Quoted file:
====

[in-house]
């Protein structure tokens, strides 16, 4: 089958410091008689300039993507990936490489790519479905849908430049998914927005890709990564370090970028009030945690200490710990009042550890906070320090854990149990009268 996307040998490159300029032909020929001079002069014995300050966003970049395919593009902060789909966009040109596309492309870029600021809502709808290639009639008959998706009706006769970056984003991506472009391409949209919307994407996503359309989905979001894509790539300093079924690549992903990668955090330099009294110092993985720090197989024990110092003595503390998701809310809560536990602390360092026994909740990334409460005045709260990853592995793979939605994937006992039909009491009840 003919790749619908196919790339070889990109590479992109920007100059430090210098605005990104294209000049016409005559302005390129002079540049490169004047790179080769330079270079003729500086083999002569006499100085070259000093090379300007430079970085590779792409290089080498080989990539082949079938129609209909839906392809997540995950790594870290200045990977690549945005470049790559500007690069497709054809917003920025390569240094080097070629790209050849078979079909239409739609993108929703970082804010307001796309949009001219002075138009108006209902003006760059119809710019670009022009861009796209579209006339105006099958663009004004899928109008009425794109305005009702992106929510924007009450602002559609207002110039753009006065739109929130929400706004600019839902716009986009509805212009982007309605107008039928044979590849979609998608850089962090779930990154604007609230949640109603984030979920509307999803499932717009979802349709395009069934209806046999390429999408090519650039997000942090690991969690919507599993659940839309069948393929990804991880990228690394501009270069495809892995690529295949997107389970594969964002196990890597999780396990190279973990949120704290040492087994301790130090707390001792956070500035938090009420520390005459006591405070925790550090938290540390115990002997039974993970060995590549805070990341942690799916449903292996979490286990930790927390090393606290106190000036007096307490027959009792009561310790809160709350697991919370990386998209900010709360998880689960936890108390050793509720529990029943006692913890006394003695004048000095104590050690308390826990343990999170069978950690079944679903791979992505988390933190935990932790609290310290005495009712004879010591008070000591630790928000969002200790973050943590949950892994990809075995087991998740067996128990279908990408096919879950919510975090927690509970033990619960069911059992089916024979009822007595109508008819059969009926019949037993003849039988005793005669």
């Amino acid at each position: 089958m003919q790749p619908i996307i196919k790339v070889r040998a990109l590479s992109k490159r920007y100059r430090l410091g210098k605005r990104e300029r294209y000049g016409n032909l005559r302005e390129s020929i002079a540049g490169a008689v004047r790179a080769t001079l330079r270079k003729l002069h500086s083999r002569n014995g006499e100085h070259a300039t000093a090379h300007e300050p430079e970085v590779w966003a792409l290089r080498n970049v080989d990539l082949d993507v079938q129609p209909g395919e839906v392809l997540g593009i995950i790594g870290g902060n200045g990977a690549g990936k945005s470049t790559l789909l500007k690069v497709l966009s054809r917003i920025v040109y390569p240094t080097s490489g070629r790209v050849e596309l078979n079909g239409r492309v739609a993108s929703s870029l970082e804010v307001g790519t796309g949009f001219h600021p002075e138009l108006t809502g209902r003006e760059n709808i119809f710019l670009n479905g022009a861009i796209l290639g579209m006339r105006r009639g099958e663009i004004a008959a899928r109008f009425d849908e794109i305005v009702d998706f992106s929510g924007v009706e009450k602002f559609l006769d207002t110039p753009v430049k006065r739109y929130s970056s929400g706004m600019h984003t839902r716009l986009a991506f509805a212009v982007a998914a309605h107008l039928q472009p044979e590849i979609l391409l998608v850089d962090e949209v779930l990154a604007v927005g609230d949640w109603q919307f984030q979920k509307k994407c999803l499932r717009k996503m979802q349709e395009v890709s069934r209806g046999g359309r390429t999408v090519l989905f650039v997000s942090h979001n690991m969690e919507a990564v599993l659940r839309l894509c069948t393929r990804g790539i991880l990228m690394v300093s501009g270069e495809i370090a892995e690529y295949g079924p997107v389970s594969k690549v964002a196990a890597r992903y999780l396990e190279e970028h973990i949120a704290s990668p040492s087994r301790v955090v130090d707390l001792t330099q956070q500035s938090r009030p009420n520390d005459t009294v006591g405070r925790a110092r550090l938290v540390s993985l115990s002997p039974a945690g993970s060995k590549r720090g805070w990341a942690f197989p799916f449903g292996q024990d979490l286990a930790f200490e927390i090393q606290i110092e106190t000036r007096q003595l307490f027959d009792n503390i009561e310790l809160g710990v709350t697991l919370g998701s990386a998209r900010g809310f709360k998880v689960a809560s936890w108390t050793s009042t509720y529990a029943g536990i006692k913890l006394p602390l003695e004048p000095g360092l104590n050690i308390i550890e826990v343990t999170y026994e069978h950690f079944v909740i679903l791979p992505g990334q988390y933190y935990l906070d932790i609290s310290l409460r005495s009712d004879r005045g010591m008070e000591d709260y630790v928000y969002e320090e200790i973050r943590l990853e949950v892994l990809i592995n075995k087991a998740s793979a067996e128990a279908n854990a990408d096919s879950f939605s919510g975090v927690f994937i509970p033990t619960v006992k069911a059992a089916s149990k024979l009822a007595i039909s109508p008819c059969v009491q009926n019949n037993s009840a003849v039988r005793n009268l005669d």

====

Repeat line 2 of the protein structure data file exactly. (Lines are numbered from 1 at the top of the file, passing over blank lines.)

């Protein structure tokens, strides 16, 4: 089958410091008689300039993507990936490489790519479905849908430049998914927005890709990564370090970028009030945690200490710990009042550890906070320090854990149990009268 996307040998490159300029032909020929001079002069014995300050966003970049395919593009902060789909966009040109596309492309870029600021809502709808290639009639008959998706009706006769970056984003991506472009391409949209919307994407996503359309989905979001894509790539300093079924690549992903990668955090330099009294110092993985720090197989024990110092003595503390998701809310809560536990602390360092026994909740990334409460005045709260990853592995793979939605994937006992039909009491009840 003919790749619908196919790339070889990109590479992109920007100059430090210098605005990104294209000049016409005559302005390129002079540049490169004047790179080769330079270079003729500086083999002569006499100085070259000093090379300007430079970085590779792409290089080498080989990539082949079938129609209909839906392809997540995950790594870290200045990977690549945005470049790559500007690069497709054809917003920025390569240094080097070629790209050849078979079909239409739609993108929703970082804010307001796309949009001219002075138009108006209902003006760059119809710019670009022009861009796209579209006339105006099958663009004004899928109008009425794109305005009702992106929510924007009450602002559609207002110039753009006065739109929130929400706004600019839902716009986009509805212009982007309605107008039928044979590849979609998608850089962090779930990154604007609230949640109603984030979920509307999803499932717009979802349709395009069934209806046999390429999408090519650039997000942090690991969690919507599993659940839309069948393929990804991880990228690394501009270069495809892995690529295949997107389970594969964002196990890597999780396990190279973990949120704290040492087994301790130090707390001792956070500035938090009420520390005459006591405070925790550090938290540390115990002997039974993970060995590549805070990341942690799916449903292996979490286990930790927390090393606290106190000036007096307490027959009792009561310790809160709350697991919370990386998209900010709360998880689960936890108390050793509720529990029943006692913890006394003695004048000095104590050690308390826990343990999170069978950690079944679903791979992505988390933190935990932790609290310290005495009712004879010591008070000591630790928000969002200790973050943590949950892994990809075995087991998740067996128990279908990408096919879950919510975090927690509970033990619960069911059992089916024979009822007595109508008819059969009926019949037993003849039988005793005669």